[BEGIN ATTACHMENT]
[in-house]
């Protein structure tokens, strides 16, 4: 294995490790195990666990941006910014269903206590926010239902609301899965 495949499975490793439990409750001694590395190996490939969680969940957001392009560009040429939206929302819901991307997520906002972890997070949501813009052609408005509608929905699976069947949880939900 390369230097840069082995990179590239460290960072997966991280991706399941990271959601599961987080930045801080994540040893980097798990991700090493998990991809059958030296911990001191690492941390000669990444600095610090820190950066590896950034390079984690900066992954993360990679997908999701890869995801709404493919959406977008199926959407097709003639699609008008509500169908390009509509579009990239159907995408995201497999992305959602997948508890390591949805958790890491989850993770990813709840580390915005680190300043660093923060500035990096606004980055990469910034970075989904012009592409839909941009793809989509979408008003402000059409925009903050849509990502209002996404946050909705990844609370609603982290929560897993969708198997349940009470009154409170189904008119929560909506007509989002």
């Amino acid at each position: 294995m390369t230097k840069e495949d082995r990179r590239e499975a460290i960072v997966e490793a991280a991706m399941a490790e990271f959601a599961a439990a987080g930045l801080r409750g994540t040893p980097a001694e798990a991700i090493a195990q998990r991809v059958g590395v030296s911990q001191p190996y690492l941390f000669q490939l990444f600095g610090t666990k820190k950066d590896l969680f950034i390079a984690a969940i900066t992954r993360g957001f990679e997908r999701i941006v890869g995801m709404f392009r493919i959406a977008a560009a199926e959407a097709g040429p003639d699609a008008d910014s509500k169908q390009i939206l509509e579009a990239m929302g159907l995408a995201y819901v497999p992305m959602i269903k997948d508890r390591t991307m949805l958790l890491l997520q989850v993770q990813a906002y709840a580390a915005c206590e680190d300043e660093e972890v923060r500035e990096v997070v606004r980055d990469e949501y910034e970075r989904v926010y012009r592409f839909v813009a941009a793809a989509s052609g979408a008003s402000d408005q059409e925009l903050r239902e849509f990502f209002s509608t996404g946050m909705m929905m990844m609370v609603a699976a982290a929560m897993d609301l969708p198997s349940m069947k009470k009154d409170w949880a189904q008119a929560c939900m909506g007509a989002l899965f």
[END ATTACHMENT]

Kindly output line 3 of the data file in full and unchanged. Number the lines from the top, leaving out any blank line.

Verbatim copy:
């Amino acid at each position: 294995m390369t230097k840069e495949d082995r990179r590239e499975a460290i960072v997966e490793a991280a991706m399941a490790e990271f959601a599961a439990a987080g930045l801080r409750g994540t040893p980097a001694e798990a991700i090493a195990q998990r991809v059958g590395v030296s911990q001191p190996y690492l941390f000669q490939l990444f600095g610090t666990k820190k950066d590896l969680f950034i390079a984690a969940i900066t992954r993360g957001f990679e997908r999701i941006v890869g995801m709404f392009r493919i959406a977008a560009a199926e959407a097709g040429p003639d699609a008008d910014s509500k169908q390009i939206l509509e579009a990239m929302g159907l995408a995201y819901v497999p992305m959602i269903k997948d508890r390591t991307m949805l958790l890491l997520q989850v993770q990813a906002y709840a580390a915005c206590e680190d300043e660093e972890v923060r500035e990096v997070v606004r980055d990469e949501y910034e970075r989904v926010y012009r592409f839909v813009a941009a793809a989509s052609g979408a008003s402000d408005q059409e925009l903050r239902e849509f990502f209002s509608t996404g946050m909705m929905m990844m609370v609603a699976a982290a929560m897993d609301l969708p198997s349940m069947k009470k009154d409170w949880a189904q008119a929560c939900m909506g007509a989002l899965f």